Culver City Observer -

Controlling Environment Hazards

Council Approves Consultant for Oil Field Matters

 

April 16, 2015

By Lynne Bronstein

Observer Reporter

In what may be a major step in the direction of controlling environmental hazards from the Inglewood Oil Field, Culver City has approved the appointment of the firm BonTerra Psomas as environmental consultant for preparing an Environmental Impact Report (EIR) for the Inglewood Oil Field Specific Plan Project.

The appointment was voted on at the April 13 council meeting.

The consultant was chosen, according to Culver City Attorney Carol Schwab, from a field of five firms, after "we sent out a Request for Proposals." BonTerra Psomas "demonstrated that they understand the nature of the project and we felt they were qualified. They had direct experience in preparing an EIR for the city of La Habra Heights."

Culver City mayor Meghan Sahli-Wells, who has been outspoken in her concern about the use of fracking in oil drilling, said the main problem with choosing a consultant was finding one that would have "the least amount of conflict of interest."

Critics of fracking have often criticized reports on oil drilling safety for being drafted by firms that work for or are associated with, the oil companies.

In October of 2008 Los Angeles County adopted the Baldwin Hills Community Standards District (CSD) establishing regulations for oil and gas production activities in the remaining approximate 900 acres of the active surface area of the Inglewood Oil Field.

The existing regulations for the Culver City portion of the Inglewood Oil Field were last updated in 2003.

In the last few years new information has come out relating to oil drilling impacts and technological developments. The City Council, Culver City residents, and the surrounding communities have expressed significant concerns regarding uncertain impacts on the public health and safety and the environment which may occur as a result of oil and gas operations in the Oil Field.

To that end, a Specific Plan has been developed. In its final form, it will incorporate comments from the public as well as from the oil operator and other interested parties.

There were a few public speakers at the council meeting who reiterated previously expressed concerns about environmental dangers of oil drilling and fracking.

Referring to a small earthquake that had occurred the previous evening (April 12), Gary Glass noted that quakes are a "wake-up call" as they could cause sensitive areas of the ground to actually liquefy. Speakers mentioned that some parts of Culver City are in a "liquefaction zone"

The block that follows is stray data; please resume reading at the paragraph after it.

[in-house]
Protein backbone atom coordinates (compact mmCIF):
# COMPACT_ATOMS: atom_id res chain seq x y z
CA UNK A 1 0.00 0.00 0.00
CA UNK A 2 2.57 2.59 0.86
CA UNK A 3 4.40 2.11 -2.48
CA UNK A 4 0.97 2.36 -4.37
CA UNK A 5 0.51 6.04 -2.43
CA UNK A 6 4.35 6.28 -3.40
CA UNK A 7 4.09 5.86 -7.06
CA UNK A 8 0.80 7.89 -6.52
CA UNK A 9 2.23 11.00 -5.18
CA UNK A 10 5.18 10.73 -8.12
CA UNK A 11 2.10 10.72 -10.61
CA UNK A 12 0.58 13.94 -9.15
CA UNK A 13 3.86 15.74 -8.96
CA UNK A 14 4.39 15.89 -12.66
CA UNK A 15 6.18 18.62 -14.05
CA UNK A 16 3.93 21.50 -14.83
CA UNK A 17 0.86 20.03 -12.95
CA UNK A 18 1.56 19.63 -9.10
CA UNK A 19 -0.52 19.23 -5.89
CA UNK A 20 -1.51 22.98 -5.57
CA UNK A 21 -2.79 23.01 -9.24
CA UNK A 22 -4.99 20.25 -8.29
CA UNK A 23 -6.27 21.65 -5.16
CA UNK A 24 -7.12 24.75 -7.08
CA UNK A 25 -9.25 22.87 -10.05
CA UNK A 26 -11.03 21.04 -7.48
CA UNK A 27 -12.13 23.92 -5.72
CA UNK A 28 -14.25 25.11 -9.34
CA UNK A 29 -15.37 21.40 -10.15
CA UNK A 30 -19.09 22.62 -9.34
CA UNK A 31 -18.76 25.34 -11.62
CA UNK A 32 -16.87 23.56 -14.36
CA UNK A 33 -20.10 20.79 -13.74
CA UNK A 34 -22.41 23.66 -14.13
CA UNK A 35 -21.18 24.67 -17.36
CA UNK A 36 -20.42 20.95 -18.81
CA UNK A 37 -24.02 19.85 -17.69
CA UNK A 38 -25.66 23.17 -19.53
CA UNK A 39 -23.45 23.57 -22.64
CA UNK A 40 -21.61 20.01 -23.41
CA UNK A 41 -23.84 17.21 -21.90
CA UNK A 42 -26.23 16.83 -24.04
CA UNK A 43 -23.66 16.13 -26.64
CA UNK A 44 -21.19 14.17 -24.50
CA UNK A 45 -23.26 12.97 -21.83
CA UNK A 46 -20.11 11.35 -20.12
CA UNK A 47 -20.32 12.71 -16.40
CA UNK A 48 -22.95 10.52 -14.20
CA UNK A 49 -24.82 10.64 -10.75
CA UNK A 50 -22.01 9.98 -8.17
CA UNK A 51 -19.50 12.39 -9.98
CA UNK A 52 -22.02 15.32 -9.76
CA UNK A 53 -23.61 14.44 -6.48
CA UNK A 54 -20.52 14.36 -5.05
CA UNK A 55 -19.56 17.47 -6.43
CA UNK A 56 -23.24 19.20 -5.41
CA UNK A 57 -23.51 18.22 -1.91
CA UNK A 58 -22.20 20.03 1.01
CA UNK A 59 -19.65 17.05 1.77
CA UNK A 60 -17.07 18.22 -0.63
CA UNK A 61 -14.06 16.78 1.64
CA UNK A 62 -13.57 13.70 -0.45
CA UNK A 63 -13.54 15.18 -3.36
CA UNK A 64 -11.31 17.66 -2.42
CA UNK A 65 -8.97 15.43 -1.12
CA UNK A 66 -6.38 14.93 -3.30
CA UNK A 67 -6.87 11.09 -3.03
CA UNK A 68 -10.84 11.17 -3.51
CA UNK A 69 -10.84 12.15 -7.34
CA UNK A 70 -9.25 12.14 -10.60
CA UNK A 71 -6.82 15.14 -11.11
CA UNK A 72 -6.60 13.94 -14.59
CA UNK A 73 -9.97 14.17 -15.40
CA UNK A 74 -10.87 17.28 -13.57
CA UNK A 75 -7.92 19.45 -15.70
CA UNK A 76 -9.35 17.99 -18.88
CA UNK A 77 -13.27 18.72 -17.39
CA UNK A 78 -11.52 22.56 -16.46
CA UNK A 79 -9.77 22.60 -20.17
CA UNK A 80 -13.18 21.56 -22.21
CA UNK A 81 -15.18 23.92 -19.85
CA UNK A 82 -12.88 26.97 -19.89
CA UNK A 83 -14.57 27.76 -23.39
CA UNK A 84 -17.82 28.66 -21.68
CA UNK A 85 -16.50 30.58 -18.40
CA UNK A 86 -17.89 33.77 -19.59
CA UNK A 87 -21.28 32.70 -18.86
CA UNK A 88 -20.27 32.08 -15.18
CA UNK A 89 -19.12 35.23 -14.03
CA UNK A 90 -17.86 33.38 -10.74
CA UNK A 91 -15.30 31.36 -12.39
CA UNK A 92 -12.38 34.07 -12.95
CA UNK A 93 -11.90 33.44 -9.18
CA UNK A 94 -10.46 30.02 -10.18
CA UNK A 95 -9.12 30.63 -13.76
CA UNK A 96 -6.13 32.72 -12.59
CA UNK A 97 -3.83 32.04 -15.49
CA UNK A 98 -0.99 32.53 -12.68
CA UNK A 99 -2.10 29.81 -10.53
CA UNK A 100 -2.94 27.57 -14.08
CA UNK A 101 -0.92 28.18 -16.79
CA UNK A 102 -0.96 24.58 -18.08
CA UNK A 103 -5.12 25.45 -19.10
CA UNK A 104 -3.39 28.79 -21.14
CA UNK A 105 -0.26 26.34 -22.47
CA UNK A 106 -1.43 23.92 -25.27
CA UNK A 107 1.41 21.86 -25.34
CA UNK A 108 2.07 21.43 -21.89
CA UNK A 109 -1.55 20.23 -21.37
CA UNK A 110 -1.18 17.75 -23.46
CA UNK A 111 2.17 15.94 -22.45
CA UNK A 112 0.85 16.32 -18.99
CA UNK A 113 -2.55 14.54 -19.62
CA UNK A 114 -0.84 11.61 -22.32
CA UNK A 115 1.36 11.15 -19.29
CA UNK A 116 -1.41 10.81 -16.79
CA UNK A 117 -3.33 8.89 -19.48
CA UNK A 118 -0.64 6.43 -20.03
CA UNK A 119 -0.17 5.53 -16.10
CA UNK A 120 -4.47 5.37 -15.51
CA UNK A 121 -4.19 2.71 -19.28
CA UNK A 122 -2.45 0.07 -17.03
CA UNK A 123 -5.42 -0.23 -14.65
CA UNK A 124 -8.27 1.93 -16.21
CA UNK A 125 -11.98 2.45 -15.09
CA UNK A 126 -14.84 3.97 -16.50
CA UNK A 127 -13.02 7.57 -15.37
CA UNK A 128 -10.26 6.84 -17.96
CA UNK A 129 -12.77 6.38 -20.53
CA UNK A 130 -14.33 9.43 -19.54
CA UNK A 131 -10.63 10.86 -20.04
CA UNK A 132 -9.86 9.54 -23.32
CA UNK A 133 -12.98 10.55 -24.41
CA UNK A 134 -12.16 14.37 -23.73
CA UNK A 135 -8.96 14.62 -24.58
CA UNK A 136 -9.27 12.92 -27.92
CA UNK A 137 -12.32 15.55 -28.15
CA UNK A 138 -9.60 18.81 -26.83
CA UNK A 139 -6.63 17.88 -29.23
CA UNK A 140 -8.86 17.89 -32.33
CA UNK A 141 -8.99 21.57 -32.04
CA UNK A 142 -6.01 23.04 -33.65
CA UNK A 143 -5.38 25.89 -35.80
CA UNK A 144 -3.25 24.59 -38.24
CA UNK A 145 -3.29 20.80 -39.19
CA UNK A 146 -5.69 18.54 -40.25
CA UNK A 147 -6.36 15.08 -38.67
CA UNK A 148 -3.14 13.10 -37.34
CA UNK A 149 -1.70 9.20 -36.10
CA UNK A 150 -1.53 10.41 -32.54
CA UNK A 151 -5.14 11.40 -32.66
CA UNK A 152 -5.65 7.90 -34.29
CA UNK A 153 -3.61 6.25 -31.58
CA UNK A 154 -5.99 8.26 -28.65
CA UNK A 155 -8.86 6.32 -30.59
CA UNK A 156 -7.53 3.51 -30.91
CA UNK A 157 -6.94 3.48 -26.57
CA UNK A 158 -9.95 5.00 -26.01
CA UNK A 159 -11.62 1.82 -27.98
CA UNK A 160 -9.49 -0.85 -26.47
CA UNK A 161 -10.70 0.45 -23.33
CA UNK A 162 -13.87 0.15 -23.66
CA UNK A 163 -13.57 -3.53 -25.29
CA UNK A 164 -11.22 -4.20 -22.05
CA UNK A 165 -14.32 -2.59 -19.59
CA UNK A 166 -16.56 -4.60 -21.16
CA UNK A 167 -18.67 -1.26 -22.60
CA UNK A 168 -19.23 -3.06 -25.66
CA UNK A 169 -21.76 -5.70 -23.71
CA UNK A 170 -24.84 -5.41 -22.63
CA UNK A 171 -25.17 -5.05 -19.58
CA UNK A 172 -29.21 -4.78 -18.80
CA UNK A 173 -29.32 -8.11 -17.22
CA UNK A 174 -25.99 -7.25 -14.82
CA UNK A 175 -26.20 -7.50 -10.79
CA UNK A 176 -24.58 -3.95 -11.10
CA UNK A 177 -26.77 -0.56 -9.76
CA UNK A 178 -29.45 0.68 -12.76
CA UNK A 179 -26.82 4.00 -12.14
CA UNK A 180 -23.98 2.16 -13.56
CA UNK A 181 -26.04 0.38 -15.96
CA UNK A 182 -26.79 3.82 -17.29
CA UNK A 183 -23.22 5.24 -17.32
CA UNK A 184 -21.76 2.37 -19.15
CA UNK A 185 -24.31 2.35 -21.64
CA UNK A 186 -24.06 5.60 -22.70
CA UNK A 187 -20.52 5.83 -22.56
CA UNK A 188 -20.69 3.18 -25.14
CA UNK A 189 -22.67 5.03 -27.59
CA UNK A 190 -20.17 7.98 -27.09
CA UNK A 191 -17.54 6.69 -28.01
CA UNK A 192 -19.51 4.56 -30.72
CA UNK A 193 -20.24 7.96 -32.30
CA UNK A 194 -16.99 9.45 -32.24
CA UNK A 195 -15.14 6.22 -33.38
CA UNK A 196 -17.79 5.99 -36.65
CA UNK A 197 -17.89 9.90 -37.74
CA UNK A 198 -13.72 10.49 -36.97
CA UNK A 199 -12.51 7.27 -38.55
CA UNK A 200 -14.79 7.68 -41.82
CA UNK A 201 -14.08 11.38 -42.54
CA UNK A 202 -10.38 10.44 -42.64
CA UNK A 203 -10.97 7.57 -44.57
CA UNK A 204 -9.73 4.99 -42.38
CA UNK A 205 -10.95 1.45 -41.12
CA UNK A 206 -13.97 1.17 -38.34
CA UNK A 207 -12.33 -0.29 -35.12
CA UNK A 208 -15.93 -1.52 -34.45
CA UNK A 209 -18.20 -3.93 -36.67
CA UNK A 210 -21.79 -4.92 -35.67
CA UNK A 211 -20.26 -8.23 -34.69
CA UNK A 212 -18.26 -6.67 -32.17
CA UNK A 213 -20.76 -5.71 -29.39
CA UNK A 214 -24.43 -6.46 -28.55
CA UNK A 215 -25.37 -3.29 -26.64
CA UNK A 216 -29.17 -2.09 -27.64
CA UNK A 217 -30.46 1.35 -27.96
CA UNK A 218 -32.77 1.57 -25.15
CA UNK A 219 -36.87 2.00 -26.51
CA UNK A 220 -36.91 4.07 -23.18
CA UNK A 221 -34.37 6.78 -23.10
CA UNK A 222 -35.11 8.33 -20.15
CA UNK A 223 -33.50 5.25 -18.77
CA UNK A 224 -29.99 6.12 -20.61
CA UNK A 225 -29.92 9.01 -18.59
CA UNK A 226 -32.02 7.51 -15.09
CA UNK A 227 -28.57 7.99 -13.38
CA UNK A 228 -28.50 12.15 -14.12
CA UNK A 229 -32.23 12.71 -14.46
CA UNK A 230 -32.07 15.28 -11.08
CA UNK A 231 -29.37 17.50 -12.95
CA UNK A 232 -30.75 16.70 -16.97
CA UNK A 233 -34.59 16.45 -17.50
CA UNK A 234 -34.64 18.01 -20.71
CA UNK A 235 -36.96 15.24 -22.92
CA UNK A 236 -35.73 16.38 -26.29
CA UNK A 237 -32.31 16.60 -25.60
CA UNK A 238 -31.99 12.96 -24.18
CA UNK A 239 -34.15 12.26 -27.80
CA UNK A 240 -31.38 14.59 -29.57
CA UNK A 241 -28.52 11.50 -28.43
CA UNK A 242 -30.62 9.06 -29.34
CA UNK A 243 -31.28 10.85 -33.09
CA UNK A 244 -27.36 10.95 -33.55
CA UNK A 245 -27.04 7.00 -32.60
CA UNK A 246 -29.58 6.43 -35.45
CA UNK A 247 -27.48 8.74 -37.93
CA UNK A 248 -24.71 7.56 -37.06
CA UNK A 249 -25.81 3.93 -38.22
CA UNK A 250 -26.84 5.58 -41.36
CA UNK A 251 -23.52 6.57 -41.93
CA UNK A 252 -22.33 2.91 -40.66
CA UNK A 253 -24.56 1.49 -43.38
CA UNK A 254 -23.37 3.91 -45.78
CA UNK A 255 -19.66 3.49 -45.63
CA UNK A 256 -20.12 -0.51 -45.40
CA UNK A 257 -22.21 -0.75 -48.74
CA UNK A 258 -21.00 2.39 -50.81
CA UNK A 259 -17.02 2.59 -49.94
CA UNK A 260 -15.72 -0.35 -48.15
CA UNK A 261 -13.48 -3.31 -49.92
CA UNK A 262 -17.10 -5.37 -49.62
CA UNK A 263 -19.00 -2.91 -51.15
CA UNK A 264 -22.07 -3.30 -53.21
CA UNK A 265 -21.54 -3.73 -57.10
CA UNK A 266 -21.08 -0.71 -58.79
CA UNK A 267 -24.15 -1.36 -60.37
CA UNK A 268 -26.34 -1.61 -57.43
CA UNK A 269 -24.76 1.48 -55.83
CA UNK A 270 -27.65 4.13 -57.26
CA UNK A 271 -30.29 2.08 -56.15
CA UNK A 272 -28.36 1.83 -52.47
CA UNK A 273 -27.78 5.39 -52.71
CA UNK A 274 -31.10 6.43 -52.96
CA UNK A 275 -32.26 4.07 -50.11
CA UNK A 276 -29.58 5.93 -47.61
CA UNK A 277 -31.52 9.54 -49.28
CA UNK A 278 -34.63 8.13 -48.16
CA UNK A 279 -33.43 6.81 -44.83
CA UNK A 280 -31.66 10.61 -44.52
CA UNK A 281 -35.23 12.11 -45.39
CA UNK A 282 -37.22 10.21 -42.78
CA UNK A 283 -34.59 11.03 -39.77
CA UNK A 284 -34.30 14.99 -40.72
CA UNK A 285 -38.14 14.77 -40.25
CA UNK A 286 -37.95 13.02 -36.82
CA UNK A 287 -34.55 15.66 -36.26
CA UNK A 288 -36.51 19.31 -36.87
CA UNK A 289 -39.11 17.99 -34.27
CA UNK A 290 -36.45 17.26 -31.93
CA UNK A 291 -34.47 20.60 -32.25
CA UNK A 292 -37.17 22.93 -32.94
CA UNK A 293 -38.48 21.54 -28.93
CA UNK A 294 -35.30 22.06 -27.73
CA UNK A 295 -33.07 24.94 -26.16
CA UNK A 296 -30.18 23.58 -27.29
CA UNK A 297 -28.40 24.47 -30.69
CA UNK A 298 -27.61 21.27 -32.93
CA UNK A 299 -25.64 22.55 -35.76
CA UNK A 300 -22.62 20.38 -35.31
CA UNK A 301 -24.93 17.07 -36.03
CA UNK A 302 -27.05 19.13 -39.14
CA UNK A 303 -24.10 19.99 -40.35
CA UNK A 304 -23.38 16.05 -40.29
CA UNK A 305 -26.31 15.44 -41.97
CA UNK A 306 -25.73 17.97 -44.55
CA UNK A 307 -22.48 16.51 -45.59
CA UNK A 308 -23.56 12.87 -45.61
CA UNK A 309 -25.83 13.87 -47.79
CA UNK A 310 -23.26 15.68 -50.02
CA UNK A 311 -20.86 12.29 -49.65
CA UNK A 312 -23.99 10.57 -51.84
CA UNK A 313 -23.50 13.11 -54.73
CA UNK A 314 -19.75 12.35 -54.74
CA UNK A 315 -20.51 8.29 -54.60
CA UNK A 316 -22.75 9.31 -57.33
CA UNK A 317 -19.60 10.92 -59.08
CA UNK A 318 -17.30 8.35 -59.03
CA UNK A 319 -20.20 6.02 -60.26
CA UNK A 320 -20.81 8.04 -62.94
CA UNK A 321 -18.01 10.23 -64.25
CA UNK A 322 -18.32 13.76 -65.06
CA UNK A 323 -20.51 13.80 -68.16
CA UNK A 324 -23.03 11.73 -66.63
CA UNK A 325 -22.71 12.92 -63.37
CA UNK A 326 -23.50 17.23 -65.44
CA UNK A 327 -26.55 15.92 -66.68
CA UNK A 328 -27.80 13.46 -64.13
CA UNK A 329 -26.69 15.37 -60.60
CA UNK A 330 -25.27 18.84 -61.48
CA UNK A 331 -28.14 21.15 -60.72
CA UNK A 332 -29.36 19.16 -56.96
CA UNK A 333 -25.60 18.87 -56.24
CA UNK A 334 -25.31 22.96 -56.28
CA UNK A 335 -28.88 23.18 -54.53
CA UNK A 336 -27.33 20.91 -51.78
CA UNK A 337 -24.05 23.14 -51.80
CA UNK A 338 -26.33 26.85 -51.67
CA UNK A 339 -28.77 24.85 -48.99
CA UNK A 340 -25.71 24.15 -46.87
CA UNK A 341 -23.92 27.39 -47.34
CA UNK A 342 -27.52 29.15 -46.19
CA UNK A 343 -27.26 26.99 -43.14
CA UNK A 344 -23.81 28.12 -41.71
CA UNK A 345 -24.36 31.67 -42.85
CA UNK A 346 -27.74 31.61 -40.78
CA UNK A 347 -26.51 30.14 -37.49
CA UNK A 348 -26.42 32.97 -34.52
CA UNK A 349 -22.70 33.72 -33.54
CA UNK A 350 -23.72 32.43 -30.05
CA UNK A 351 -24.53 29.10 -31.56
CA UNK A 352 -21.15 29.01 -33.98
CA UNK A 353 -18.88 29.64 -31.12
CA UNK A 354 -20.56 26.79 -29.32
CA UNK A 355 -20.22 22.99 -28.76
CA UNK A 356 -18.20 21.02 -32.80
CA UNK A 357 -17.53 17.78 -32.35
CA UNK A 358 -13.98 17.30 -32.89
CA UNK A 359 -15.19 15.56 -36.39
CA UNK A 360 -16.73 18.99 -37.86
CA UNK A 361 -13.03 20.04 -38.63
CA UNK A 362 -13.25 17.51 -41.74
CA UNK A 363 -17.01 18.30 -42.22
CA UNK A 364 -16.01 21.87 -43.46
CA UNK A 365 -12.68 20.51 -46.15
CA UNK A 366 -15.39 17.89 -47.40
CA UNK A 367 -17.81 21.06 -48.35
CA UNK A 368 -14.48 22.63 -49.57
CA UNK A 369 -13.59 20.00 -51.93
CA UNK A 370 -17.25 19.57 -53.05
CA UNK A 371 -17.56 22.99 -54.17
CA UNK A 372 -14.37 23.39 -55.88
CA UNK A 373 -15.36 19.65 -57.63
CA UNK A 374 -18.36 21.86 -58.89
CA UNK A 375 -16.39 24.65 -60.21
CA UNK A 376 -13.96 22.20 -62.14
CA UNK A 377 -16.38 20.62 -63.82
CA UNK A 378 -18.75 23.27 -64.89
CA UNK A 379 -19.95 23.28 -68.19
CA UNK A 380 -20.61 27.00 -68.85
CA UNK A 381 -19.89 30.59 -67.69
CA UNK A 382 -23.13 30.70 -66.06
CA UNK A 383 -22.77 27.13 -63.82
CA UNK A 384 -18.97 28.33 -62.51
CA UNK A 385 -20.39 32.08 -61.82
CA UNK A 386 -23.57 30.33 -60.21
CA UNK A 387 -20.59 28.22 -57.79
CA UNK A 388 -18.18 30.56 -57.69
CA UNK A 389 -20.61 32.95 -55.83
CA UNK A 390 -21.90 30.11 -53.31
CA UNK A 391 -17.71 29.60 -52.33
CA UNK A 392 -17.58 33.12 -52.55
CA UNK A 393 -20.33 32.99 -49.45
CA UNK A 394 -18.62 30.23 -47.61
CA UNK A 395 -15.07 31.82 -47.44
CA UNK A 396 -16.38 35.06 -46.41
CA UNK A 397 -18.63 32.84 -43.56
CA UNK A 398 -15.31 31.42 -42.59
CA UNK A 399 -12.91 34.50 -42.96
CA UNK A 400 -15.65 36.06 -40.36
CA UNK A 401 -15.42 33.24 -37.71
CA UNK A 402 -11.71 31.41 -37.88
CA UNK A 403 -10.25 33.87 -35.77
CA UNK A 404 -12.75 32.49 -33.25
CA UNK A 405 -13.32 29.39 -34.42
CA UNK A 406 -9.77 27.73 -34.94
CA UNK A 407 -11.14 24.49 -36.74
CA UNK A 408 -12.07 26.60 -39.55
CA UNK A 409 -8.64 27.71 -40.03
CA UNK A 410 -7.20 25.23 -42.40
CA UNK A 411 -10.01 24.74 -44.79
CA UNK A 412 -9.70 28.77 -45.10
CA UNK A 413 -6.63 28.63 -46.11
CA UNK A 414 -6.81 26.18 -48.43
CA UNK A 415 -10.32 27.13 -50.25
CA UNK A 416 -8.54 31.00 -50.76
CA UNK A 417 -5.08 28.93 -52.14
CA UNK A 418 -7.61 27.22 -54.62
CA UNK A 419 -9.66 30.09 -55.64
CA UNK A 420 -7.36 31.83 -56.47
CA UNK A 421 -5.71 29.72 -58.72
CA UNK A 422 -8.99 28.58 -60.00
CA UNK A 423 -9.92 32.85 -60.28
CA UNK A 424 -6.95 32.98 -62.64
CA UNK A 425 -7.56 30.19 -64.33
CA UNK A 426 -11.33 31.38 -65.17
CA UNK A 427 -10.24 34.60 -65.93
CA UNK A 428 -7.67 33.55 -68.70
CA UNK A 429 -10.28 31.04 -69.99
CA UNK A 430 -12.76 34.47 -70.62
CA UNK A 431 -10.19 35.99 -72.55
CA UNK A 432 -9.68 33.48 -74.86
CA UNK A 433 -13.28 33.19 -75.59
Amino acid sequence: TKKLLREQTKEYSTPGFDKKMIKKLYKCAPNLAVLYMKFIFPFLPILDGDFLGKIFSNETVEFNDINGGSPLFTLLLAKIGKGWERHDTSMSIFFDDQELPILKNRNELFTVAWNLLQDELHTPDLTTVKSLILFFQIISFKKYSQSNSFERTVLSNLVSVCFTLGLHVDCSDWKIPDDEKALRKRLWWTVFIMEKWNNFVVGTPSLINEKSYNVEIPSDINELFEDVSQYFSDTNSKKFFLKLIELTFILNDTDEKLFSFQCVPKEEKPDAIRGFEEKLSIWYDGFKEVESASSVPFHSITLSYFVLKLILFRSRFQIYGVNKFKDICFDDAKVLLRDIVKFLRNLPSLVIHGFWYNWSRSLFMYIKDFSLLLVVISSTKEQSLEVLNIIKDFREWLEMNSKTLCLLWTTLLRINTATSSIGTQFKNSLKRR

The appointment of BonTerra Psomas was approved unanimously and without discussion. The firm will be paid a fee of $305,080, which includes, but is not limited to, peer review of technical studies, public meetings and preparation of all environmental documents.

The Council had a longer, and more divisive, discussion on approval of in-kind assistance for two arts events, to be held May 30-31 and September 19-20.

These events, known as "An Affair of the Arts," are outdoor arts and crafts fairs with vendor booths and are run by Lisa Shultz's gallery The Whole 9.

Shultz was seeking city sponsorship of the events as well as a number of fee waivers for such amenities and services as use of Parcel B as a site (the rental fee is $500), the waiver of a $450 a day parking fee, waiver of a $170 event permit fee, and waiver of a $144 street banner hanging permit.

Council member Andy Weissman was uncomfortable with the fee waivers. "Year after year we get these requests for waivers," he said. "We need justification for them."

Mehaul O' Leary sided with Weissman and became impatient with Shultz when she defended her need for the waivers.

Weissman suggested an "alternate motion" to be approved, that would eliminate three of the fee waivers. O' Leary seconded his alternate motion. On a vote for the alternate motion Weissman and O' Leary voted for it; the other three council members voted it down.

The original motion, including all the fee waivers requests, passed, three votes to two, the dissenters being Weissman and O' Leary.

 

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